permeability crossing the BBB (Liu et al., 2014). It is orally
bioactive with an oral bioavailability of 5% (Zhang et al.,
2014; Liu et al., 2016).
7,8-DHF is a selective TrkB agonist which is able to ac-
tivate TrkB receptors without binding to p75 receptors,
initiating signaling pathways that only inuence neuropro-
tection, plasticity, and neurogenesis without activating the
apoptotic processes (Bollen et al., 2013). The binding of
7,8-DHF to the TrkB extracellular domain activates signal
cascades that induce autophosphorylation of TrkB, lead-
ing to activation of MAPK, PI3/Akt, and ERK1/2 signal
pathways in a time frame that is comparable to BDNF and
in a dose-dependent manner (Liu et al., 2010; Jiang et al.,
2013).
erapeutic Potential of 7,8-DHF for TBI
Since its discovery, 7,8-DHF has been documented in
providing neuroprotection and neuroplasticity in animal
models of various neurological diseases and disorders in-
cluding TBI. In particular, the benecial eect of 7,8-DHF
has been observed in animal models of Parkinson’s disease
(Sconce et al., 2015), Alzheimer’s disease (Castello et al.,
2014; Zhang et al., 2014), amyotrophic lateral sclerosis
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Wurzelmann et al. / Neural Regeneration Research. 2017;12(1):7-12.
(Korkmaz et al., 2014), Huntington’s disease (Jiang et al.,
2013), stroke (Wang et al., 2014), depression and Rett syn-
drome (Liu et al., 2010), and TBI (Wu et al., 2014; Agrawal
et al., 2015).
In recent years, the therapeutic potential of 7,8-DHF for
TBI has been explored in several types of TBI models, and
the underlying mechanisms were explored as well. In an in
vitro stretch injury model, 7,8-DHF treatment can attenuate
stretch injury induced cytotoxicity and apoptosis in cultured
primary neurons (Wu et al., 2014). In a mouse focal con-
trolled cortical impact (CCI) injury model, intraperitoneal
injection of 7,8-DHF at the dose of 20 mg/kg beginning at
10 minutes following moderate CCI injury, and subsequent
single daily doses for 3 days had signicant benecial eects
including reducing brain edema, cortical contusion volume,
neuronal cell death and apoptosis, as well as improving
motor functions of injured animals (Wu et al., 2014). The
neuroprotective eect of 7,8-DHF was also observed when
the initial treatment was delayedstarting at 3 hours following
TBI as demonstrated by reduced cortical lesion volumes (Wu
et al., 2014).
In a uid percussion injury (FPI) rat model, animals that
received 7,8-DHF following injury at the single daily dose of
5 mg/kg for 7 consecutive days had enhanced learning and
memory functions (Agrawal et al., 2015). In both the CCI
and FPI studies, enhanced phosphorylation of TrkB recep-
tor and activation of downstream signaling proteins such as
Akt and CREB was observed, conrming that the protective
eect of 7,8-DHF for TBI was through activation of TrkB re-
ceptor (Wu et al., 2014; Agrawal et al., 2015).
At the dose of 5 mg/kg giving at 1, 24, 48 and 72 hours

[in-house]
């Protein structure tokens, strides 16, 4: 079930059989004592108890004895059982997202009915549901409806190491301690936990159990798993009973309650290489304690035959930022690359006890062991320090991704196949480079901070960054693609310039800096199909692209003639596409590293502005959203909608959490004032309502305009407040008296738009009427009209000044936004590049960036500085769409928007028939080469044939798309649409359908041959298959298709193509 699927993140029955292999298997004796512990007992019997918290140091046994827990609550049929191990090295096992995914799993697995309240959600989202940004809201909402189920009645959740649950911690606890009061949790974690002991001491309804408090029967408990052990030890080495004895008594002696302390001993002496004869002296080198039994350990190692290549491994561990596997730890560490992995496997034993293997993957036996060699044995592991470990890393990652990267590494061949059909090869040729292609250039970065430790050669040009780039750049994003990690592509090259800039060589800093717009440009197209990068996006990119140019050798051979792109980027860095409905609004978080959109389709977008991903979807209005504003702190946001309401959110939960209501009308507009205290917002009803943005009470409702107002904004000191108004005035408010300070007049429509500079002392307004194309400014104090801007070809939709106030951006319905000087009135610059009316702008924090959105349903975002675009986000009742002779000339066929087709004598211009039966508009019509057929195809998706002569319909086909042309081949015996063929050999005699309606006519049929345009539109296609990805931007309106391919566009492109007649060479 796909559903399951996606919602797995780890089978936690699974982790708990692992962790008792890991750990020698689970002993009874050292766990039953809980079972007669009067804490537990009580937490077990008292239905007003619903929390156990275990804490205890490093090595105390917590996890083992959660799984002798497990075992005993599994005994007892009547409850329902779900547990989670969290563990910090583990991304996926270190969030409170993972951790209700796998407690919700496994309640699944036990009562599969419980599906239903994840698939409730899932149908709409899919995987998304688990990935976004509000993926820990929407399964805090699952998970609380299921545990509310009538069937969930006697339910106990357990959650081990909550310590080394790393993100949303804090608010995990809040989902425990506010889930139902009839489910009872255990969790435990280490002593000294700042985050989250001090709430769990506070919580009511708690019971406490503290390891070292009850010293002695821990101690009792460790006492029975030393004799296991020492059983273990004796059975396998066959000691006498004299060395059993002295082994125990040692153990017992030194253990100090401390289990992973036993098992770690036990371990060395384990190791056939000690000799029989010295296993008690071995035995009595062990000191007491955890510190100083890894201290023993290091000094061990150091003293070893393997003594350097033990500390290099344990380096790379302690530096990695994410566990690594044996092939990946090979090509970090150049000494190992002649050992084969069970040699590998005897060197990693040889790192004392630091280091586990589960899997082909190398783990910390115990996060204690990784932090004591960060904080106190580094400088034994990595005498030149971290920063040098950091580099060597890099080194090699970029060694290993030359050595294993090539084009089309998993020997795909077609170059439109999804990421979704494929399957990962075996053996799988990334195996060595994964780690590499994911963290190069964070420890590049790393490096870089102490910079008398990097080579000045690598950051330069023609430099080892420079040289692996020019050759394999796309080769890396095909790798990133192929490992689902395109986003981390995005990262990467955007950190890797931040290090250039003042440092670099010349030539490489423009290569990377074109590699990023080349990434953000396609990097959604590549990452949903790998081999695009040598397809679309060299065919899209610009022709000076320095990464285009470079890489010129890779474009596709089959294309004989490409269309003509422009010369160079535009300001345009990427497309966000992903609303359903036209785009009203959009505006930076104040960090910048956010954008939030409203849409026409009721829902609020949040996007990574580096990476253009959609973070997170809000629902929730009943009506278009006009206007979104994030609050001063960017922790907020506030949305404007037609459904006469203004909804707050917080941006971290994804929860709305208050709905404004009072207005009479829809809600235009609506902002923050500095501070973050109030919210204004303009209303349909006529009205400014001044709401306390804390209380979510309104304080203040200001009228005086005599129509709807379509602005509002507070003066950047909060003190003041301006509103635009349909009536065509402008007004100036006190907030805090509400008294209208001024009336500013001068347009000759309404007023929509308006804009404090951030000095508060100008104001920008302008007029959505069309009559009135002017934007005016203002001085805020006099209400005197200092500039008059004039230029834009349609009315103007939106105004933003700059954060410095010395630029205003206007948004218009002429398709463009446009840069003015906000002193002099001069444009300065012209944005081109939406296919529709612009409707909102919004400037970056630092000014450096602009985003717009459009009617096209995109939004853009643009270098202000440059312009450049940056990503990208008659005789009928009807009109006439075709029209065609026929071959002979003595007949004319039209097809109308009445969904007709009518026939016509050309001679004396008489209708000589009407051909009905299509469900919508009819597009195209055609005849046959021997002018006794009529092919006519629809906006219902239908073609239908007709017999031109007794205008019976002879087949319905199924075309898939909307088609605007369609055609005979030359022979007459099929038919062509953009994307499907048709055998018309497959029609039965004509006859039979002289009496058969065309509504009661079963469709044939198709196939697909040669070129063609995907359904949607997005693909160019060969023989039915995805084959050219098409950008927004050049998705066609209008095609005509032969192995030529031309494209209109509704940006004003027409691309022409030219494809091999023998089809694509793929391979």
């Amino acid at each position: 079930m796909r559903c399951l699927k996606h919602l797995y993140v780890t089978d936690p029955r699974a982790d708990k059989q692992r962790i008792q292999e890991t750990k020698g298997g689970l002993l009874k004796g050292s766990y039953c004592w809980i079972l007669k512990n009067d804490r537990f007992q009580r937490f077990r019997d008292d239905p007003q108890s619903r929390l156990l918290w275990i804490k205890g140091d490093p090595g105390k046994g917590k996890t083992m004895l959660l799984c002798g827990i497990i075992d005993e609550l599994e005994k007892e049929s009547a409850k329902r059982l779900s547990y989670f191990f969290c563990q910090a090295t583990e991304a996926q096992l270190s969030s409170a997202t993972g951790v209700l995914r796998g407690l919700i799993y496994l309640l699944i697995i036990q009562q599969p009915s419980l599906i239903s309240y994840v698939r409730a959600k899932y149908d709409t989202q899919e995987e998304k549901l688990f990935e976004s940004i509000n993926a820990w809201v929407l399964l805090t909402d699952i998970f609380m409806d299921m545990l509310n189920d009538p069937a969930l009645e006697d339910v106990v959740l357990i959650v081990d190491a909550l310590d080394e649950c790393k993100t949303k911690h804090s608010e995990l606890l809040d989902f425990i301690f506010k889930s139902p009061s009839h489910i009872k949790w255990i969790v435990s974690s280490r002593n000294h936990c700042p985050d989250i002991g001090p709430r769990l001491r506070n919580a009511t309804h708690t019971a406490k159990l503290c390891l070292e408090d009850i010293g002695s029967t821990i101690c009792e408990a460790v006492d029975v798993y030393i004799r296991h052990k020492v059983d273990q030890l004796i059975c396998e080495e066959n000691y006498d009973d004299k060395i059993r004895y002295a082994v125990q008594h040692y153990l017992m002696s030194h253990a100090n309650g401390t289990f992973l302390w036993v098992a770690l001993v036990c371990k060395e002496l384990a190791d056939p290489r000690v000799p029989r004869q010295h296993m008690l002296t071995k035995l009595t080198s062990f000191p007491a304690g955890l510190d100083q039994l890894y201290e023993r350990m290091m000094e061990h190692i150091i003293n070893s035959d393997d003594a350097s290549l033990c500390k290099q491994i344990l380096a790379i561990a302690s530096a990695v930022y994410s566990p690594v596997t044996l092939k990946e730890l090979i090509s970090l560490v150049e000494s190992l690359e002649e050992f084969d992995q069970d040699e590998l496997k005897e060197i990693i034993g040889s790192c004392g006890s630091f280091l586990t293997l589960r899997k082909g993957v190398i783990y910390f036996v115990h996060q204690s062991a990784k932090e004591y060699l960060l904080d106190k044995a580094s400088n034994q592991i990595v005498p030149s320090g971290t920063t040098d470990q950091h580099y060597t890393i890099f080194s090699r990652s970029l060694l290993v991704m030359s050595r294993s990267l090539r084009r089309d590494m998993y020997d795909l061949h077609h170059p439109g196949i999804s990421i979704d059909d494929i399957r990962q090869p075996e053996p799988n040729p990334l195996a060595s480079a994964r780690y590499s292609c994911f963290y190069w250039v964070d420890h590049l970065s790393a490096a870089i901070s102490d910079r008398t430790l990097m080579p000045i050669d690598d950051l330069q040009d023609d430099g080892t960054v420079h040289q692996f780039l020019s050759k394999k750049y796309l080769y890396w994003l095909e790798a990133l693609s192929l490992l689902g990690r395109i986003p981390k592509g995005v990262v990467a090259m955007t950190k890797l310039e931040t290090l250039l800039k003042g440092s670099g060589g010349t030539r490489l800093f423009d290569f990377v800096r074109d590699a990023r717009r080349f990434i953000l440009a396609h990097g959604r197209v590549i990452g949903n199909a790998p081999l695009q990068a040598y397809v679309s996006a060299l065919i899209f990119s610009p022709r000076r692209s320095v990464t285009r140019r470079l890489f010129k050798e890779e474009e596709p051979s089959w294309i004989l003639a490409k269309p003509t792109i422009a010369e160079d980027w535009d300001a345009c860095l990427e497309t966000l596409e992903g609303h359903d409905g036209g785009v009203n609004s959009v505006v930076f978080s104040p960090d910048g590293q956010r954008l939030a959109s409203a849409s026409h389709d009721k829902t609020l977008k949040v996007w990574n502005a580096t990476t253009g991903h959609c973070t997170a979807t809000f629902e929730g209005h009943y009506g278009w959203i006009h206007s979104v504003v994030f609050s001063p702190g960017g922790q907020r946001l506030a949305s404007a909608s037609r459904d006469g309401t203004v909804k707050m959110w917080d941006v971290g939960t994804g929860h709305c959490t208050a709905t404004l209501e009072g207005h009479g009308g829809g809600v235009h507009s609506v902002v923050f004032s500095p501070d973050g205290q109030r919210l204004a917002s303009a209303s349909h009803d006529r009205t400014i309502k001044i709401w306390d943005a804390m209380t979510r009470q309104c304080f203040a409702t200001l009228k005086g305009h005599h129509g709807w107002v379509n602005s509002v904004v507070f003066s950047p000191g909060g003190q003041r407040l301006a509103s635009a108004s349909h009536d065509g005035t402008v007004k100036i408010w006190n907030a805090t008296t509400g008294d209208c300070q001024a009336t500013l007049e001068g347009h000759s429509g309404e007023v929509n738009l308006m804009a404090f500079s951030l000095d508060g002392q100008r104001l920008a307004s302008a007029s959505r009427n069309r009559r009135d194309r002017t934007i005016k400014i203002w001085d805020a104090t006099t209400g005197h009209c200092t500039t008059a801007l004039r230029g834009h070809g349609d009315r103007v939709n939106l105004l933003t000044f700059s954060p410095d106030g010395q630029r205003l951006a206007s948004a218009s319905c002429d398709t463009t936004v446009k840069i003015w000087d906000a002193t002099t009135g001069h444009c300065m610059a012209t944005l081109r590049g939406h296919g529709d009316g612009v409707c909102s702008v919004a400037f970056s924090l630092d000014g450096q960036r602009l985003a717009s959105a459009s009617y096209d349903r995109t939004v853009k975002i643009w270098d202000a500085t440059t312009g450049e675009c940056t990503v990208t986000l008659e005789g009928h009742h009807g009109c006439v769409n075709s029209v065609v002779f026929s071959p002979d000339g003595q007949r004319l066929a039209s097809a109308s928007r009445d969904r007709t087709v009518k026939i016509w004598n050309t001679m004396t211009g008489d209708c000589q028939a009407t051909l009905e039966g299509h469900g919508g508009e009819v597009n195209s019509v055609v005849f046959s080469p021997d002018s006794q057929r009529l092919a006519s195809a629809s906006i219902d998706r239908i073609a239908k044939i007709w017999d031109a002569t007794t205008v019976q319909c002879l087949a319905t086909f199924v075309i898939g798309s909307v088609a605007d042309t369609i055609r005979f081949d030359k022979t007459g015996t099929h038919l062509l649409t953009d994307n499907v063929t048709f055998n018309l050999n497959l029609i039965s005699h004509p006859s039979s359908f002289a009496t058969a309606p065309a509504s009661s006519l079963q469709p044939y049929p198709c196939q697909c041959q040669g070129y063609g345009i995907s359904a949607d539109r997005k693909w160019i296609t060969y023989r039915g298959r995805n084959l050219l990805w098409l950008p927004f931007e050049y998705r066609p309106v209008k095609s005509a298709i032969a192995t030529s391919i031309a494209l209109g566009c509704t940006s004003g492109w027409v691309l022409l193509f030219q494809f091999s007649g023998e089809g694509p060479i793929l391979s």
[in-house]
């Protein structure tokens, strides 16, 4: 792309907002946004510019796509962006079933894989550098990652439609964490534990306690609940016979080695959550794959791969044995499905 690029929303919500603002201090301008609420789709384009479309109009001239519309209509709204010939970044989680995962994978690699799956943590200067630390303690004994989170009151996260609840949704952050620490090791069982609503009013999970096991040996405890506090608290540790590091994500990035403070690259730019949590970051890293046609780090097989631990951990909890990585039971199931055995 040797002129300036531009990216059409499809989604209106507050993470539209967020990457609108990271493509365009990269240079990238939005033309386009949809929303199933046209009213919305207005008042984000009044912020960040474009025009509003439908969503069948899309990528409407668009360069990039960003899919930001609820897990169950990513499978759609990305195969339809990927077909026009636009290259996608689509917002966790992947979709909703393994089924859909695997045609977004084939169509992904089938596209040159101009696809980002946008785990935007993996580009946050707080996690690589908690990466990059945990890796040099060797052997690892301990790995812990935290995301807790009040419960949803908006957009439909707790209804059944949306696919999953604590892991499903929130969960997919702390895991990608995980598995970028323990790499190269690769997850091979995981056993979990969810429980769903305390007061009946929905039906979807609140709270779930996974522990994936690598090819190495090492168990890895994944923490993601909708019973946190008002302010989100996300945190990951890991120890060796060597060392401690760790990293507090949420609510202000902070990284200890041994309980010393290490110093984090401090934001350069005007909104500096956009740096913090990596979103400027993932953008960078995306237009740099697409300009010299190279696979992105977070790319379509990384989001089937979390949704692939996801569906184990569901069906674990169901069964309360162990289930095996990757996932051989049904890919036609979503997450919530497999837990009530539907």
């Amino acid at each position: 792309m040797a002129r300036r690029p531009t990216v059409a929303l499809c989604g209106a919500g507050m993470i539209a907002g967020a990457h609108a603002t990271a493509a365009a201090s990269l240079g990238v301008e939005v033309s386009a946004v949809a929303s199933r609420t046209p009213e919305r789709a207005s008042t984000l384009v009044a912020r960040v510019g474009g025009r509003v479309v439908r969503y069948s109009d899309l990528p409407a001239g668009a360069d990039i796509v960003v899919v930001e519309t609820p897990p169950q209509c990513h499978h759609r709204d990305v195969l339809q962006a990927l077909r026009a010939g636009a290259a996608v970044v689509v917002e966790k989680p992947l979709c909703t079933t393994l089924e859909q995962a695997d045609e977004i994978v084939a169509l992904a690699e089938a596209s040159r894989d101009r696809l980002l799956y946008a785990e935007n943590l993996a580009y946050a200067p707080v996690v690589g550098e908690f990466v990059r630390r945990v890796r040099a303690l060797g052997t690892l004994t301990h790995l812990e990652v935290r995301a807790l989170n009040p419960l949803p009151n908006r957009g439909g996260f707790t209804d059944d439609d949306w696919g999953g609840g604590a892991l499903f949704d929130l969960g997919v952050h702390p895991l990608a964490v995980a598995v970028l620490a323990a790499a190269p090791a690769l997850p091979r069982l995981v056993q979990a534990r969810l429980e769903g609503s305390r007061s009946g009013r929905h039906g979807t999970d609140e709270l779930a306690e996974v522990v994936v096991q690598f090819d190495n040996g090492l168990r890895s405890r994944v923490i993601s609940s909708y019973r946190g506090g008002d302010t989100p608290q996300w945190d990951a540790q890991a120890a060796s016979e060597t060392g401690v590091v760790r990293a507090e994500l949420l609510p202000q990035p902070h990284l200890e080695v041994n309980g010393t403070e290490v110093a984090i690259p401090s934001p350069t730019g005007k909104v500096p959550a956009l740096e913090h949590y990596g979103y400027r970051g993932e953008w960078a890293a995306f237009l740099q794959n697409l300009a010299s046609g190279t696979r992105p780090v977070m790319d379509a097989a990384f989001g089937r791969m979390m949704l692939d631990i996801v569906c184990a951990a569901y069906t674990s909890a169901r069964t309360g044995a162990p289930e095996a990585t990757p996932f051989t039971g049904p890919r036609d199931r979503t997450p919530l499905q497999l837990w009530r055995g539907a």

following TBI in a mouse CCI model, 7,8-DHF can also
prevent dendritic degeneration of cortical neurons and
improve motor functional deficits (Zhao et al., 2016a).
Pretreatment of 7,8-DHF before TBI in the mouse CCI
model can enhance neuroprotection by reducing inju-
Figure 1 e activation pathways of the TrkB receptor.
e binding of BDNF or 7,8-DHF leads to auto-phosphorylation of the intracellular domain of the receptor and activation of the downstream
pathways. 1) e MAPK pathway. Activation of this pathway stimulates anti-apoptotic proteins, including Bcl2 and cAMP response-element bind-
ing protein (CREB). CREB is required by neurotrophin mediated neuronal survival. Activation of the MAPK pathway also stimulates extracellular
signal related kinase (ERK), which induces phosphorylation of Synapsin I mediating the clustering and release of synaptic vesicles. 2) Activation of
the PI3K pathway, which activates Akt. Akt inhibits apopotosis by inhibiting activation of antiapoptotic proteins including Bad, Pro-caspase 9 and
Forkhead. PI3K = phosphatidylinositol 3 kinase; Akt = Protein Kinase B, PKB; Bad = Bcl2 associated death promoter. 3) e Phospholipase C-gamma
(PLCγ) pathway. PLC-γ can lead to an increase in intracellular calcium levels, which activates the calcium/calmodulin pathway leading to CREB
activation. 7,8-DHF: 7,8-Dihydroxyavone; BDNF: brain-derived neurotrophic factor; MAPK: mitogen-activated protein kinase; TrkB: tropomyo-
sin related kinase B.
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Wurzelmann et al. / Neural Regeneration Research. 2017;12(1):7-12.
ry-induced neuronal cell death of immature neurons in
the dentate gyrus of the hippocampus (Chen et al., 2015).
When given post-TBI, 7,8-DHF also protects newly gener-
ated immature neurons in the dentate gyrus of the hippo-
campus from injury-induced cell death and promotes their
dendritic development in a mouse CCI model (Zhao et al.,
2016b).
Our lab has recently found that in a rat CCI model, 5-
day treatment of 7,8-DHF at the dose of 5 mg/kg started
either at 1 hour or 2 days post-injury could provide pro-
tective eect with reduced lesion volume and neuronal cell
loss in the hippocampus, as well as improved motor and
cognitive functions (unpublished data).
Apart from direct neuronal function, 7,8-DHF has
also demonstrated a role in modulating inflammation.
In cultured murine microglial cells, 7,8-DHF can inhibit
transcription activities of nuclear factor-κB and MAPK
signaling, and thus reduce the production of iNOS (in-
ducible nitric oxide synthase), COX-2 (cyclooxygenase-2),